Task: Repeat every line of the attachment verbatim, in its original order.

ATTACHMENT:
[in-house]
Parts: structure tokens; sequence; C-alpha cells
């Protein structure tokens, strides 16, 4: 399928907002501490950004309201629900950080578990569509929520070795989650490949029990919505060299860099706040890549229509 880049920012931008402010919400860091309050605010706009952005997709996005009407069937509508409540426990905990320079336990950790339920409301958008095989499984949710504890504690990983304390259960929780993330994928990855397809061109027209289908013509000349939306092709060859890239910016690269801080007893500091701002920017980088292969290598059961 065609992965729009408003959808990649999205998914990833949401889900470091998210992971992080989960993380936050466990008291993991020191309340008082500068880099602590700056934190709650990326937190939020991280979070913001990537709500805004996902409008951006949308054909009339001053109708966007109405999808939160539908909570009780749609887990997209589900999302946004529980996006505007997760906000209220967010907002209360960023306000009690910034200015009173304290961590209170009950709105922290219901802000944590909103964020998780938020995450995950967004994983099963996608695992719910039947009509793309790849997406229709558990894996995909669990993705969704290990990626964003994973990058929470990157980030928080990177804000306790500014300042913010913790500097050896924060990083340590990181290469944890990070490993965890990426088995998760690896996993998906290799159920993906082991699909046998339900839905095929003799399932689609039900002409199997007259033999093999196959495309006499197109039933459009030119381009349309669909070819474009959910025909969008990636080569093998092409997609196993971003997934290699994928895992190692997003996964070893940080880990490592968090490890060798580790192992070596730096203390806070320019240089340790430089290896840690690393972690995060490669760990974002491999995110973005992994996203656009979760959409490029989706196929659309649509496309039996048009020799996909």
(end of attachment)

[in-house]
Parts: structure tokens; sequence; C-alpha cells
């Protein structure tokens, strides 16, 4: 399928907002501490950004309201629900950080578990569509929520070795989650490949029990919505060299860099706040890549229509 880049920012931008402010919400860091309050605010706009952005997709996005009407069937509508409540426990905990320079336990950790339920409301958008095989499984949710504890504690990983304390259960929780993330994928990855397809061109027209289908013509000349939306092709060859890239910016690269801080007893500091701002920017980088292969290598059961 065609992965729009408003959808990649999205998914990833949401889900470091998210992971992080989960993380936050466990008291993991020191309340008082500068880099602590700056934190709650990326937190939020991280979070913001990537709500805004996902409008951006949308054909009339001053109708966007109405999808939160539908909570009780749609887990997209589900999302946004529980996006505007997760906000209220967010907002209360960023306000009690910034200015009173304290961590209170009950709105922290219901802000944590909103964020998780938020995450995950967004994983099963996608695992719910039947009509793309790849997406229709558990894996995909669990993705969704290990990626964003994973990058929470990157980030928080990177804000306790500014300042913010913790500097050896924060990083340590990181290469944890990070490993965890990426088995998760690896996993998906290799159920993906082991699909046998339900839905095929003799399932689609039900002409199997007259033999093999196959495309006499197109039933459009030119381009349309669909070819474009959910025909969008990636080569093998092409997609196993971003997934290699994928895992190692997003996964070893940080880990490592968090490890060798580790192992070596730096203390806070320019240089340790430089290896840690690393972690995060490669760990974002491999995110973005992994996203656009979760959409490029989706196929659309649509496309039996048009020799996909």